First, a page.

3 min Read
How to keep your children organized
July 26, 2012
3 min Read
July 26, 2012
Start the school year right, by establishing an organizational system that’ll keep your kids from losing their homework, projects and other important documents.
By middle school grades, kids often do their schoolwork on loose-leaf sheets of paper that can be wrinkled, forgotten in a school desk, or lost forever. Buy a binder encourage your child to keep his/her notes and homework assignments in chronological order. You can also purchase dividers to separate different subjects.
You can get them used to this idea by organizing your younger child’s work in a bider that stays at home with plastic sleeves, then when he brings home tests or homework, you have one place to put it.
Set up a homework system. If the folder has two pockets, put unfinished homework in one pocket and transfer it to the next pocket when it’s complete.
Most schools give agendas to students. Check it for project due dates and any homework assignments. If the school doesn’t give out agendas, they’re easy to find in office supply stores and are a great purchase even for primary-aged kids.
If your children are more visual, calendars are a better way of keeping them organized. Get a large, dry-erase calendar so you can pencil in the days of each month and make note of any big days for your children such as projects, presentations or field trips.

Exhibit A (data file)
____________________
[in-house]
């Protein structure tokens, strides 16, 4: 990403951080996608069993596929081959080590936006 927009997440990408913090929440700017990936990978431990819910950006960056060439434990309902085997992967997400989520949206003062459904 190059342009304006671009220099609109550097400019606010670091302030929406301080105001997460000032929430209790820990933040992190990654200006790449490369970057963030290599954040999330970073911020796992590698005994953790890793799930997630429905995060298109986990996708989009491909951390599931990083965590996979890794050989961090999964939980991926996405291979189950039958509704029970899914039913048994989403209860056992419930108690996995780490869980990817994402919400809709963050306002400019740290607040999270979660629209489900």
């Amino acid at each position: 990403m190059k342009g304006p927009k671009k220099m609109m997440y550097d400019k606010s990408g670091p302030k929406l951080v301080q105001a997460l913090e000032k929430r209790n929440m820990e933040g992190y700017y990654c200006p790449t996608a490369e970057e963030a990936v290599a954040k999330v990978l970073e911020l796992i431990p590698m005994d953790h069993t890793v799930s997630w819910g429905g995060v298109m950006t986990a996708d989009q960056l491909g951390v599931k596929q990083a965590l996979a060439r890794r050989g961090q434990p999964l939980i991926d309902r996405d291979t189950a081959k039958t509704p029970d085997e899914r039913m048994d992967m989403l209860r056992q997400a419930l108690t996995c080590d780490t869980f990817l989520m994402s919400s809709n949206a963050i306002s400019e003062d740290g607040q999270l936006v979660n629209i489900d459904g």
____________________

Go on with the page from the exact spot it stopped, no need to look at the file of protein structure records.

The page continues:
If your child has long-term assignments like a book report, calendars are especially helpful. You can suggest a day when their first draft should be written and the final due date. (Hint: Tell them to finish it a few days before it’s due to leave time for editing.)
Sticky notes in bright yellow, pink, orange, blue and green are great visual cues to help children remember when they have a project due or if they have any homework. Encourage your child to use them throughout their agendas or on their calendars to trigger their memories.
For day-to-day stuff like small homework assignments, teach your children to write a basic to-do list when they get home from school. Your child’s teacher may be doing this too. This teaches them time management and prioritizing skills as well when they figure out what assignments they need to handle first and how long it’ll take them.
Make it part of your child’s daily routine: empty the lunch bag, show you the agenda, hand over any forms or parent letters.